Young Turks battle on Internet for votes

Turkey's ruling AK Party looks set to win Sunday's parliamentary elections, but the size of its majority could depend on millions of young voters who will cast their ballots for the first time this week.

Young Turks battle on Internet for votes
Opinion polls give the AK Party up to 40 percent of the vote -- far ahead of any of its rivals -- putting it on course to form the next government.

But if the Internet is anything to go by, young voters are reluctant to back the centre-right, pro-business party because they believe it is too close to the United States.

"When you search for Erdogan or AK Party, what you get will be mostly hostile clips, including lots of insults," said Ahmet Sariduman, a 23-year-old student who is trying to improve the AK Party's image.

Sariduman said the Internet video site YouTube, chat rooms and Web sites are awash with clips, messages and cartoons ridiculing Prime Minister Tayyip Erdogan and his party.

One cartoon shows Erdogan's face on the Statue of Liberty, implying he is a puppet of the United States, which is deeply unpopular in Turkey because of the Iraq war.

Other clips and cartoons exploit Erdogan's gaffs.

In one clip he is shown using vulgar language to reprimand a poor farmer protesting at his party's policies. A cartoon shows Erdogan telling a dead Turkish soldier that the army is not a place to rest -- reference to comments he once made about conscription.

Sariduman remains undaunted. He posts clips of Erdogan's speeches on YouTube and sends messages to chat rooms urging people to vote for the party, which has presided over five years of strong economic growth and surging foreign investment
But he said his nationalist and secularist rivals are winning the image battle.


Erdogan's nationalist foes say he lacks patriotism and is soft on Kurdish separatists fighting the army in eastern Turkey.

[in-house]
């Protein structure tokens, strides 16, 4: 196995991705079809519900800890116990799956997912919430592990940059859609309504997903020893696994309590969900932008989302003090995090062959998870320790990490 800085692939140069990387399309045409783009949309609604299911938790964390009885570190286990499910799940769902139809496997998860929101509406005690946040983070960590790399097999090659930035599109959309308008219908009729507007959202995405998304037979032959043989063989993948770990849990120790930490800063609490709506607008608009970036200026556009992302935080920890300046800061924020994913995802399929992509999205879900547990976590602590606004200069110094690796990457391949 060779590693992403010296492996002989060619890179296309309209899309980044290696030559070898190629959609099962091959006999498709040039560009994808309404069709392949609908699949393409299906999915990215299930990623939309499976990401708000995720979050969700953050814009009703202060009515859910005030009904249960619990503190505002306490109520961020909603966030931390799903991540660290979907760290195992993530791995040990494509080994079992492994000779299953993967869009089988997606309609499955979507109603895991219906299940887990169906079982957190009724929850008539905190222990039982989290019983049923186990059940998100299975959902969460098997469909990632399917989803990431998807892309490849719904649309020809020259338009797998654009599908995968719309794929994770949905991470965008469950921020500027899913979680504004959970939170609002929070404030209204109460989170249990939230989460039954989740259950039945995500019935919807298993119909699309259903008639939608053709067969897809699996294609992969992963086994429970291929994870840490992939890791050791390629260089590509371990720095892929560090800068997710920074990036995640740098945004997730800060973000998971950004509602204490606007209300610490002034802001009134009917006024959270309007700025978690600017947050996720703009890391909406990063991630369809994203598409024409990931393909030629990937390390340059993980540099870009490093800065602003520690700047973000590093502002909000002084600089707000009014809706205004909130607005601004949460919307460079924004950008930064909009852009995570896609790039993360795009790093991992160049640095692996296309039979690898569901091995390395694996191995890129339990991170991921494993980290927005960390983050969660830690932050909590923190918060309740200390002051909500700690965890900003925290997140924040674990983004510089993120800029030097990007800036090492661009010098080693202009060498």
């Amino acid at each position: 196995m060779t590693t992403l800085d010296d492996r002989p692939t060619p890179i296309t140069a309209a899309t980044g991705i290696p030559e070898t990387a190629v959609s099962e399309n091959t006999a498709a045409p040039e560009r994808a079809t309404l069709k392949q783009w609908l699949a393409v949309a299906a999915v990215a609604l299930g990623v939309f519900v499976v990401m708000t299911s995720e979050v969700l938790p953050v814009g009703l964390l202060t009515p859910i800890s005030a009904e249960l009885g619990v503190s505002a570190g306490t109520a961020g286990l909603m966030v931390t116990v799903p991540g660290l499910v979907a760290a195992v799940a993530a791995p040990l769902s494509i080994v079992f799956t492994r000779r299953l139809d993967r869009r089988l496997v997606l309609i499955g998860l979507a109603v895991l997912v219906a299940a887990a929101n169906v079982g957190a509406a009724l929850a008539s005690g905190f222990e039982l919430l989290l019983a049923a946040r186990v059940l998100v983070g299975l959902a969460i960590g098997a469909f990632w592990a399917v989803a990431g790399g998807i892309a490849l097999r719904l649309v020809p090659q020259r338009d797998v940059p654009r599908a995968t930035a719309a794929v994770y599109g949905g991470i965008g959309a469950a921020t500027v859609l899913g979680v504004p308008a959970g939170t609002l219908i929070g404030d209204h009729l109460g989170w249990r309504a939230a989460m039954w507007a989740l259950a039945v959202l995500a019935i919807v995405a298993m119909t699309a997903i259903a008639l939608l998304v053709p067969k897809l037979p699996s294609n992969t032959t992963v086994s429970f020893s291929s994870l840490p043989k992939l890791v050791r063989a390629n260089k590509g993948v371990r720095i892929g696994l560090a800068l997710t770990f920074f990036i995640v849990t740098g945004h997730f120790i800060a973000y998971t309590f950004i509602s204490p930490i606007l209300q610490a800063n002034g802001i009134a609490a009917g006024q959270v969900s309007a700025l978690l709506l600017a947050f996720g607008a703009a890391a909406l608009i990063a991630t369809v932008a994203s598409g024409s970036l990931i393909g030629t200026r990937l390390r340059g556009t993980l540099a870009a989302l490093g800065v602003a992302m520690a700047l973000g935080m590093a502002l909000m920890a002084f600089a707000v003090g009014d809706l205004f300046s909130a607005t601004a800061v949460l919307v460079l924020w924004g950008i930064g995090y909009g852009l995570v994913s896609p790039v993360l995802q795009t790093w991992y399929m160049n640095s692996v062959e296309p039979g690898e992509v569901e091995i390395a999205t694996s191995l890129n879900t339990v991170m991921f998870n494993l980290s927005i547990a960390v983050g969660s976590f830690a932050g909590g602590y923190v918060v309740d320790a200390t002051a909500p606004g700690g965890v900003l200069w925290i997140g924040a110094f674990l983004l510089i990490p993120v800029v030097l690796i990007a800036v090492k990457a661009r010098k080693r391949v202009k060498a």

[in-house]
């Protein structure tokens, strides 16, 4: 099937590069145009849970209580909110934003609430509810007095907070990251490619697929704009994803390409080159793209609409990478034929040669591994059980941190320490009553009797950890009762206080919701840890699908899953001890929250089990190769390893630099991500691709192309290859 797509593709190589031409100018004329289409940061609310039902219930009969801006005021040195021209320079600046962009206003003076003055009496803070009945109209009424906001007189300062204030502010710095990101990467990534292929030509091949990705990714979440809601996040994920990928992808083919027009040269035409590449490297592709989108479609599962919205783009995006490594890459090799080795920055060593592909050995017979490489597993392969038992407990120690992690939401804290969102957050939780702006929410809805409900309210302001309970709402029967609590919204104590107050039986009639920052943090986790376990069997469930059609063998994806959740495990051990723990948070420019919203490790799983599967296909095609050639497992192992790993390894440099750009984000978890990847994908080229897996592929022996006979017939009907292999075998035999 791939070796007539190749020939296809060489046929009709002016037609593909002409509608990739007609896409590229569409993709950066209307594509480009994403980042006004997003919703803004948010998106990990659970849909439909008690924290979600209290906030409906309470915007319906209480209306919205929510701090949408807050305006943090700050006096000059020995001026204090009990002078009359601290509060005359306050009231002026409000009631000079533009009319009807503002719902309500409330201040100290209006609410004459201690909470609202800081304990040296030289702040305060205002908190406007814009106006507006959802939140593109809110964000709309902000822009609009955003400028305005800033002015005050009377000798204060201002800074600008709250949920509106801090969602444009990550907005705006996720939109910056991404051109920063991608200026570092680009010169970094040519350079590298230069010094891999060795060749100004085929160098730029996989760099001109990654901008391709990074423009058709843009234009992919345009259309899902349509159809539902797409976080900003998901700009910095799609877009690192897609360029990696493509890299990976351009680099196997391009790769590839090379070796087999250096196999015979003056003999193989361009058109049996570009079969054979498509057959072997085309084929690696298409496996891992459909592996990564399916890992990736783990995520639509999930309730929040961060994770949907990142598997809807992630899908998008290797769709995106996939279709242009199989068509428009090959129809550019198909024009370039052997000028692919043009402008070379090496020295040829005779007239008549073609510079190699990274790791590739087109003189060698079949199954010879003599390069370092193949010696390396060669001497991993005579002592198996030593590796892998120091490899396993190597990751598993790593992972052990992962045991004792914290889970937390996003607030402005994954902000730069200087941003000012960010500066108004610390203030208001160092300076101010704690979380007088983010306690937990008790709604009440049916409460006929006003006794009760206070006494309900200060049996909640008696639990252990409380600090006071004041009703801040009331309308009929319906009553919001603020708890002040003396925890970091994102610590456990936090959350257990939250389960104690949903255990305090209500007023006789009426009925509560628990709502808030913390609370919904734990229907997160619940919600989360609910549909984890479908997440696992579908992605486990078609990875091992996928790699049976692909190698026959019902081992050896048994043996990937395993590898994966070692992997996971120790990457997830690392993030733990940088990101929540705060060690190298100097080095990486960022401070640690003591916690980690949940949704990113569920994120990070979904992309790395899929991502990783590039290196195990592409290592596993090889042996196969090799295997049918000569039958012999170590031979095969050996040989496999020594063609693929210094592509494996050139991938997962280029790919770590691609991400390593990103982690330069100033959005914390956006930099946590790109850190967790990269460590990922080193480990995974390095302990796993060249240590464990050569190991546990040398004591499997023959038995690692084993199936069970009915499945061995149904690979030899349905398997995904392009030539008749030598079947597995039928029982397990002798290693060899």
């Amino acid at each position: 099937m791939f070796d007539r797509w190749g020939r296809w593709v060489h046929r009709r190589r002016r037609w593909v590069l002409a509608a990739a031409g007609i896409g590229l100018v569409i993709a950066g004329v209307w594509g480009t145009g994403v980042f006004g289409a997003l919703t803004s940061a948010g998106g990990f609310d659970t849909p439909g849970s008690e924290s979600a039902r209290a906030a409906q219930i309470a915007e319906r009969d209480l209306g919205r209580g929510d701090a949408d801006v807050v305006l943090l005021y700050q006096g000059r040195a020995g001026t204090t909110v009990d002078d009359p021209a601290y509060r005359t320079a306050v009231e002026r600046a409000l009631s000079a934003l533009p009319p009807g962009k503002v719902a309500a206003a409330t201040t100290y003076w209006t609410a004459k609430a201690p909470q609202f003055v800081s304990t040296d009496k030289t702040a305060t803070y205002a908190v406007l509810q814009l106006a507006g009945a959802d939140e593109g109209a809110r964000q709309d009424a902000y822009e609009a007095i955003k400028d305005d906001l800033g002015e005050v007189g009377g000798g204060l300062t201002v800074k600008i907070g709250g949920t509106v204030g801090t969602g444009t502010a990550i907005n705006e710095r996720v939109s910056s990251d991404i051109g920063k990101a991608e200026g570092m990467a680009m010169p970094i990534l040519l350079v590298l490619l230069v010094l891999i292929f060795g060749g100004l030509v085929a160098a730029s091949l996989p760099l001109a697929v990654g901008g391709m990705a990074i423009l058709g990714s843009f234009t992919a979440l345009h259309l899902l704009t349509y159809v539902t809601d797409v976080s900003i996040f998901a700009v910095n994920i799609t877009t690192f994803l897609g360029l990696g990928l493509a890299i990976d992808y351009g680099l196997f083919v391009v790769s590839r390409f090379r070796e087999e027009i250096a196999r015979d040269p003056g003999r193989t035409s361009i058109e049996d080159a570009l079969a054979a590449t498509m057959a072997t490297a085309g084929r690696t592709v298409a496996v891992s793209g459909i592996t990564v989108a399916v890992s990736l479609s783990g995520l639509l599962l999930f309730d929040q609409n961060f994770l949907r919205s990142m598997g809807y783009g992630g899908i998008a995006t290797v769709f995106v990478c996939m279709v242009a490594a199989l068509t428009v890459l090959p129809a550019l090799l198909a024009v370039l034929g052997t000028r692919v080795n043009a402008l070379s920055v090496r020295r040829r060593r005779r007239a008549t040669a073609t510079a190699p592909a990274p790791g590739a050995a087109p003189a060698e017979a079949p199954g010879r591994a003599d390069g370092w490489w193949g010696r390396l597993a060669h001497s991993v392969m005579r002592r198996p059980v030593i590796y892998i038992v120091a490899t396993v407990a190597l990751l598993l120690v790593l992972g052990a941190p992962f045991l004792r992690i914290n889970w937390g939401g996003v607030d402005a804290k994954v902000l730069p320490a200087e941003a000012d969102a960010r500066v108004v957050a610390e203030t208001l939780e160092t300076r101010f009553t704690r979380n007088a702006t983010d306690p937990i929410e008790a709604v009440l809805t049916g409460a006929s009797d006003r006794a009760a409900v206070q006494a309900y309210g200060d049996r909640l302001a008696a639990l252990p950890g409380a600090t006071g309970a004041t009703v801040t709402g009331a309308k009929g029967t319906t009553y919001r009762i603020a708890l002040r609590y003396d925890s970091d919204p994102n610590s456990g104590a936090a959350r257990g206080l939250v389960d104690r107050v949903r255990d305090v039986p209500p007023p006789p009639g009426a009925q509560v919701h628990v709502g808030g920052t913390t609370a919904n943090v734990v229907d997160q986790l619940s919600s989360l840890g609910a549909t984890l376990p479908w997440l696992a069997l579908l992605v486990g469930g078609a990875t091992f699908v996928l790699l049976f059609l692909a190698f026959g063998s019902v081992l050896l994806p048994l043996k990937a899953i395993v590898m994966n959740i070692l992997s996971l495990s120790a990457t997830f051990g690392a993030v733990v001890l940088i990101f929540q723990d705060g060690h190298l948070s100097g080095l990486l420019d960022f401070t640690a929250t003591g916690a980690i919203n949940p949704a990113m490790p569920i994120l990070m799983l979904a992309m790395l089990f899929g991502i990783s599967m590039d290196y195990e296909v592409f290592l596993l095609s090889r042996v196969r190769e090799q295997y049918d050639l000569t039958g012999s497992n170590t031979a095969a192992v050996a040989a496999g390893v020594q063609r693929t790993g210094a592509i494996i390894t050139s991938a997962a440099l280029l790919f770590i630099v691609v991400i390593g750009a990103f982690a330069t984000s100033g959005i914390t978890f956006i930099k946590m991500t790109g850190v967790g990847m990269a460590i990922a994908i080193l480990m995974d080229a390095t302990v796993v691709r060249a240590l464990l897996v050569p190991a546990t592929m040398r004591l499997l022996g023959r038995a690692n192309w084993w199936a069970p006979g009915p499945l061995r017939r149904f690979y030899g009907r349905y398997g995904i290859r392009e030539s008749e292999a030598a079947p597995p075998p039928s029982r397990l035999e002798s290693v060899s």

"This is a prime minister who can't even say he is Turkish," said Mehmet Yurtseven, a 24-year old journalism student.

Chat rooms are rife with exchanges to AK Party leaders. Nationalist-minded youngsters claim Erdogan's grandparents are Greek and his top aide Foreign Minister Abdullah Gul is Jewish -- both charges amount to an insult in Turkey.

Both Erdogan and Gul are pious Muslims.

Other videos evoke memories of Mustafa Kemal Ataturk's fight to establish the modern secular republic after World War One on the ashes of the old religion-based Ottoman Empire and say Erdogan, an ex-Islamist, threatens that secular heritage.

But the AK Party has plenty of young supporters, and they do not necessarily conform to Turks' stereotypical image of the religiously devout and socially conservative.

Naziye Dirikgil, who does not wear the Islamic headscarf and describes herself as a liberal on social issues, is a staunch AK Party supporter. The 21-year-old student of international relations and aspiring diplomat dismisses claims that the AK has a hidden Islamist agenda and will turn Turkey into another Iran.

"Turkey is very different from Middle Eastern countries. It is much more modern and entrenched in the West," she said, pointing to reforms championed by Erdogan's government that aim to prepare Turkey for eventual European Union membership.
Sariduman said young Turkish voters often pick their allegiances without much thought.

"They say the (centre-left Republican People's Party) CHP is the party founded by Ataturk and they should vote for it, or they say they are nationalist and should vote for the (far-right Nationalist Movement Party) MHP," he said.

People should judge parties by their deeds, he added.

While sharing political ideas over the Internet is not unique to Turkish youth, many prefer the anonymity of cyberspace over direct face-to-face public meetings.

Speaking one's mind too freely can be risky, despite reforms since Turkey became a European Union candidate. Many writers, including Nobel Laureate Orhan Pamuk, have been prosecuted for dissenting from the official line on sensitive issues.

"I call this 'alias' politics. Families discourage their children from real politics so young people express themselves via the Internet using 'aliases', hiding their real identity," said Yurtseven.

YouTube politics is of course limited to a small section of the Turkish population, one third of which still lives in villages with limited or no access to the Internet.

"You live in (Ankara's upmarket district) Cankaya and don't know what happens downtown. Every morning thousands of men gather at bus stations to wait for employers to pick them up for a day's work," said Yilmaz Balamut, a construction worker.


Güncelleme Tarihi: 18 Temmuz 2007, 14:49